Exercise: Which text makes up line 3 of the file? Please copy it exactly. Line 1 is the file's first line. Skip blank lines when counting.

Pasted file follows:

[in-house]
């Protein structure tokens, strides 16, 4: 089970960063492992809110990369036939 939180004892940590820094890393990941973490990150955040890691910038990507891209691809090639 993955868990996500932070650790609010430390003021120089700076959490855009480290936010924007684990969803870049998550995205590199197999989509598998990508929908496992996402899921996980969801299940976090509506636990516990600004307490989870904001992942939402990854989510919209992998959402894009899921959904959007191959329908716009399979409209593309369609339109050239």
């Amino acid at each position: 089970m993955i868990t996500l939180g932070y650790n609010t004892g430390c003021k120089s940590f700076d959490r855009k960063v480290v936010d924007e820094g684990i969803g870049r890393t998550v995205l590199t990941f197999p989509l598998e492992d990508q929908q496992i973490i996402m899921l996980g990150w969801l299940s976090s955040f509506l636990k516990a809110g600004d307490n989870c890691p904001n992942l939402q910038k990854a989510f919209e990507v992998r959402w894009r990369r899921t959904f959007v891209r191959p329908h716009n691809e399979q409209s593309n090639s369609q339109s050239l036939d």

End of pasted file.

């Amino acid at each position: 089970m993955i868990t996500l939180g932070y650790n609010t004892g430390c003021k120089s940590f700076d959490r855009k960063v480290v936010d924007e820094g684990i969803g870049r890393t998550v995205l590199t990941f197999p989509l598998e492992d990508q929908q496992i973490i996402m899921l996980g990150w969801l299940s976090s955040f509506l636990k516990a809110g600004d307490n989870c890691p904001n992942l939402q910038k990854a989510f919209e990507v992998r959402w894009r990369r899921t959904f959007v891209r191959p329908h716009n691809e399979q409209s593309n090639s369609q339109s050239l036939d």